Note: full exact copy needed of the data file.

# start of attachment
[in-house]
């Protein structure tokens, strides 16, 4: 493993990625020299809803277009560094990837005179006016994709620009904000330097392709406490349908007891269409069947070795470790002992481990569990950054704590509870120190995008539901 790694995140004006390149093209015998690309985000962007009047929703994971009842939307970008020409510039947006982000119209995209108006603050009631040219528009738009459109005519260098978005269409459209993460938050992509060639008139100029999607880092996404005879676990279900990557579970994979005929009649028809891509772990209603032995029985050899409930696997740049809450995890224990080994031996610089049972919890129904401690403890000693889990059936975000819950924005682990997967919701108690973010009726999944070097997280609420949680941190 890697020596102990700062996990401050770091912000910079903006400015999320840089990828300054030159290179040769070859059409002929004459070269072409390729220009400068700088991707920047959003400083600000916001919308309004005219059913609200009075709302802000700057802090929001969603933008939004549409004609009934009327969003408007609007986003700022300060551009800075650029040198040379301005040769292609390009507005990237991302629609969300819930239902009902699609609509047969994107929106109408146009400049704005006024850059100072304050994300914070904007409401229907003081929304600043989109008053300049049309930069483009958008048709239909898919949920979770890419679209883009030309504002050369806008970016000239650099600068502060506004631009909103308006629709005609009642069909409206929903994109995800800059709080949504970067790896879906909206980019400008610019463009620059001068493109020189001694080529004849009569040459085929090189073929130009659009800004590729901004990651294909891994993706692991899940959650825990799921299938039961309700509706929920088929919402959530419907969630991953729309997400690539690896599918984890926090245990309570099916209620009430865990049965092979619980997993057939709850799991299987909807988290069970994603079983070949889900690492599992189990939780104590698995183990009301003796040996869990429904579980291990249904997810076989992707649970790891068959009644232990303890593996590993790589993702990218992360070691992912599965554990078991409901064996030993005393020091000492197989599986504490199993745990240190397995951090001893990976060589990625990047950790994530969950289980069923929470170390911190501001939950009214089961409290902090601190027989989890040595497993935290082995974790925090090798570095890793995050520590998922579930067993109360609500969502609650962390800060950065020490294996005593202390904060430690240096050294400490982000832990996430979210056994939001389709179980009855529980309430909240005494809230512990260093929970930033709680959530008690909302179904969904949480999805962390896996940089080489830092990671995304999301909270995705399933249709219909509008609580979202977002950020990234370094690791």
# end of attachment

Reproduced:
[in-house]
């Protein structure tokens, strides 16, 4: 493993990625020299809803277009560094990837005179006016994709620009904000330097392709406490349908007891269409069947070795470790002992481990569990950054704590509870120190995008539901 790694995140004006390149093209015998690309985000962007009047929703994971009842939307970008020409510039947006982000119209995209108006603050009631040219528009738009459109005519260098978005269409459209993460938050992509060639008139100029999607880092996404005879676990279900990557579970994979005929009649028809891509772990209603032995029985050899409930696997740049809450995890224990080994031996610089049972919890129904401690403890000693889990059936975000819950924005682990997967919701108690973010009726999944070097997280609420949680941190 890697020596102990700062996990401050770091912000910079903006400015999320840089990828300054030159290179040769070859059409002929004459070269072409390729220009400068700088991707920047959003400083600000916001919308309004005219059913609200009075709302802000700057802090929001969603933008939004549409004609009934009327969003408007609007986003700022300060551009800075650029040198040379301005040769292609390009507005990237991302629609969300819930239902009902699609609509047969994107929106109408146009400049704005006024850059100072304050994300914070904007409401229907003081929304600043989109008053300049049309930069483009958008048709239909898919949920979770890419679209883009030309504002050369806008970016000239650099600068502060506004631009909103308006629709005609009642069909409206929903994109995800800059709080949504970067790896879906909206980019400008610019463009620059001068493109020189001694080529004849009569040459085929090189073929130009659009800004590729901004990651294909891994993706692991899940959650825990799921299938039961309700509706929920088929919402959530419907969630991953729309997400690539690896599918984890926090245990309570099916209620009430865990049965092979619980997993057939709850799991299987909807988290069970994603079983070949889900690492599992189990939780104590698995183990009301003796040996869990429904579980291990249904997810076989992707649970790891068959009644232990303890593996590993790589993702990218992360070691992912599965554990078991409901064996030993005393020091000492197989599986504490199993745990240190397995951090001893990976060589990625990047950790994530969950289980069923929470170390911190501001939950009214089961409290902090601190027989989890040595497993935290082995974790925090090798570095890793995050520590998922579930067993109360609500969502609650962390800060950065020490294996005593202390904060430690240096050294400490982000832990996430979210056994939001389709179980009855529980309430909240005494809230512990260093929970930033709680959530008690909302179904969904949480999805962390896996940089080489830092990671995304999301909270995705399933249709219909509008609580979202977002950020990234370094690791």